During the first week of September 2010, the network reached a milestone with a first-place ranking in the 18–49 demographic among all networks – English and Spanish – assisted by a primetime football match between Mexico and Ecuador and the finale of a popular telenovela, along with the English networks having traditionally weak programming that time of year.
In October 2010, Televisa agreed to acquire a 5% stake in Univision, which it has the option to expand in the future, and to extend and expand the companies' long-term program licensing agreement. The agreement (which runs through at least 2020, but more likely 2025 or later, compared with the previous deal's 2017 expiration) includes internet and mobile streaming rights and covers key rights to Mexican association football games.
On October 17, 2012, Univision Communications unveiled an updated corporate logo, which was adopted on-air by the Univision network during the broadcast of its New Year's Eve countdown program ¡Feliz 2013! on December 31. The new logo shares the multicolored quadrant design of the previous logo (which had been used since January 1990), but now resembling a three-dimensional heart to represent its new slogan, "El latido del corazón hispano de Estados Unidos" ("The Hispanic Heartbeat of the United States"). The logo's three-dimensional shape represents Univision's recent growth as a "360-degree", multi-platform media company, while its seamless form represents the unity of Hispanic cultures.
In 2012, Univision and ABC News announced that it would partner to form an English-language digital cable and satellite news channel, later given the name Fusion in February 2013, that would be primarily aimed at English-speaking Hispanic and Latino American audiences; Fusion was launched on October 28, 2013. On January 28, 2014, Toronto-based Corus Entertainment announced that it would relaunch cable and satellite specialty channel TLN en Español (a Spanish-language spinoff of Telelatino, which already carried select programs broadcast by Univision in the United States through separate distribution agreements) as a Canadian version of Univision through a licensing agreement with Univision Communications; the network was relaunched as Univision Canada on May 5, 2014.
Univision HD is a 1080i high definition simulcast feed of Univision that launched on January 1, 2010 at 12:02 a.m. Eastern and Pacific Time, on its East and West Coast flagship stations in New York City and Los Angeles, WXTV-DT and KMEX-DT. The first Univision program to be televised in high definition was that day's broadcast of the Tournament of Roses Parade. On January 18, 2010, Univision debuted the first telenovela to be broadcast in HD on the network, Hasta que el Dinero nos Separe; the telenovelas Un Gancho Al Corazon and Sortilegio also began airing in high definition on that date. Most other telenovelas airing on the network are now broadcast in HD. Sports programming is also broadcast in HD, including its coverage of the 2010 FIFA World Cup. As of July 2013, most Univision programs (including Noticiero Univision, Primer Impacto, ¡Despierta América!, El Gorda y La Flaca, Al Punto, Republica Deportiva, Mira Quien Baila and Sabado Gigante) along with select movies are broadcast by the network in high definition; although most telenovelas, sitcoms and variety series produced prior to 2010 that air in reruns on Univision are not broadcast in the format. DirecTV added the East Coast HD feed on April 28, 2010. Dish Network added the HD feed on May 12, 2010.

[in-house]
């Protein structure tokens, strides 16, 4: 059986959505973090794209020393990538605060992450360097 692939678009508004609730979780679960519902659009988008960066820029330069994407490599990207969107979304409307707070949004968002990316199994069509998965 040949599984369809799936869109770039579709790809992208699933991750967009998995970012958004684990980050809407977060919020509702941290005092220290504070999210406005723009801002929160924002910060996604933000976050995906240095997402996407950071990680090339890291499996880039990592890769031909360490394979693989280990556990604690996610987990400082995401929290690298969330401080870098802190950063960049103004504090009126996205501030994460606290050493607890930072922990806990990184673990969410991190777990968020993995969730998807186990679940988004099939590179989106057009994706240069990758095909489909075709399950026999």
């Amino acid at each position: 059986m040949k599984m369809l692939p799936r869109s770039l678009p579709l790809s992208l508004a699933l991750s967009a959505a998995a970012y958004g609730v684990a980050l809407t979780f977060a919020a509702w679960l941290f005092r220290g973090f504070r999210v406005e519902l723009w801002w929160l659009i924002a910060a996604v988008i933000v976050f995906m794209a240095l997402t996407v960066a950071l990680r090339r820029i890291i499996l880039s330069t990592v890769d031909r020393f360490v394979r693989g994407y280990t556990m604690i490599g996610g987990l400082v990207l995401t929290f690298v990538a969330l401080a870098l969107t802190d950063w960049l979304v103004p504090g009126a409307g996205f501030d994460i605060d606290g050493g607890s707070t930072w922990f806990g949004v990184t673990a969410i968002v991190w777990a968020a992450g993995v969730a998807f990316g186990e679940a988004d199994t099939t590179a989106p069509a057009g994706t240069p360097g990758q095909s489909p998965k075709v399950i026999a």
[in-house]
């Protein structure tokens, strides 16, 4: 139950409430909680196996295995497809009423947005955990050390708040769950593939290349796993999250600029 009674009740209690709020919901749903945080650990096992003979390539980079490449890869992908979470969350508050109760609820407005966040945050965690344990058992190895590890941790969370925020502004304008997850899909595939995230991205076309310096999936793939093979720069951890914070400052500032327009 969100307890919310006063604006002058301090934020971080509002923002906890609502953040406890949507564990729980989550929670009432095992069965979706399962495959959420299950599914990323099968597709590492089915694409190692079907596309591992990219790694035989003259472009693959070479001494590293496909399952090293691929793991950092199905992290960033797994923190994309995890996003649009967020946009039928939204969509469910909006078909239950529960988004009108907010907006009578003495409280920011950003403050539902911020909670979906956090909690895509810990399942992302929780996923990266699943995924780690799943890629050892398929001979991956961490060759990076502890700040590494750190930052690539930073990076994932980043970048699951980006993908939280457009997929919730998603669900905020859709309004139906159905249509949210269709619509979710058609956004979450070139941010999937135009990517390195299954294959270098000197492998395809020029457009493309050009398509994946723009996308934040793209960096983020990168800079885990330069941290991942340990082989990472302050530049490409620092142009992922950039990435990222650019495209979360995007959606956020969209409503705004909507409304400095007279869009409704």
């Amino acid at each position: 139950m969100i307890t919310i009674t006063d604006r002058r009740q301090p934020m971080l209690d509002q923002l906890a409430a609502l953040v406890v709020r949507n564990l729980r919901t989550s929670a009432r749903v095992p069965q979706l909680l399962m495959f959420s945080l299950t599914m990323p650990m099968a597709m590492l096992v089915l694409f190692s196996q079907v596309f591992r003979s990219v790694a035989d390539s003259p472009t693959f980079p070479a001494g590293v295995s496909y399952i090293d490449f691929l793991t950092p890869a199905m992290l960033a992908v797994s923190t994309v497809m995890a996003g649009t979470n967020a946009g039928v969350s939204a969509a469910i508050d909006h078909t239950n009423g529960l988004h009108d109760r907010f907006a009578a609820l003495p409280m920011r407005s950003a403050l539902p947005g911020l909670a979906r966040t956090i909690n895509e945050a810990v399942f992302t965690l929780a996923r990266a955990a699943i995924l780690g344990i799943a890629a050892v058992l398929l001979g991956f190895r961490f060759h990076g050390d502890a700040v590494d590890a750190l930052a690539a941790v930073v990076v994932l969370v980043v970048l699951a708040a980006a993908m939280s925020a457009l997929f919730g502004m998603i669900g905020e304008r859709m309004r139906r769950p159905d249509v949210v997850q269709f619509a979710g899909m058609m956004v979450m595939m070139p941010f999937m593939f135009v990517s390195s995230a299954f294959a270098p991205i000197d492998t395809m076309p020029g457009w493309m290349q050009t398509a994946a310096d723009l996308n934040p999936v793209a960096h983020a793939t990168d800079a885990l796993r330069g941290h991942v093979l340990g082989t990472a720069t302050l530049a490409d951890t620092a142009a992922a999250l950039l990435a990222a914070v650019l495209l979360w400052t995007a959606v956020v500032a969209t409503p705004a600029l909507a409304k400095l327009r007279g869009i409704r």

The majority of Univision's programming consists of telenovelas and series produced by Televisa and broadcast on Canal de las Estrellas in Mexico. Prior to 2009, Univision had also broadcast telenovelas and other programs produced by Venezuelan broadcaster Venevision. The network's signature program, the Saturday night variety show Sabado Gigante, hosted by Don Francisco, has aired on Univision since April 12, 1986. As such, Univision is one of only two American television networks that airs a first-run program during Saturday primetime (CBS is the only other, although ABC, Fox and occasionally NBC do broadcast live sporting events on certain Saturday evenings). Scripted series and variety shows (such as Sabadazo, Bailando por un Sueno, Como dice el dicho, El Chavo Animado and La Familia P. Luche) largely make up Univision's weekend lineup.
Sitcoms, once a major part of the network's schedule, have had less of a presence on Univision in recent years; since 2008, the network has not obtained rights to newer comedies produced by Televisa, although it continues to air comedies that are no longer in production to which the network continues to maintain U.S. distribution rights (including La Hora Pico, La Casa De La Risa, and Cero en Conducta as well as its spin-off La Escuelita VIP), mainly in overnight and select weekend timeslots. Univision formerly ran various programs each night during the 10:00 p.m. (Eastern and Pacific Time) hour on Monday through Friday nights (including Cristina, Don Francisco Presenta, the newsmagazine "Aqui y Ahora" and Televisa-produced sitcoms and sketch comedies), mirroring the scheduling of English language broadcast networks; the network began ceding the 10:00 p.m. hour to telenovelas in 2009.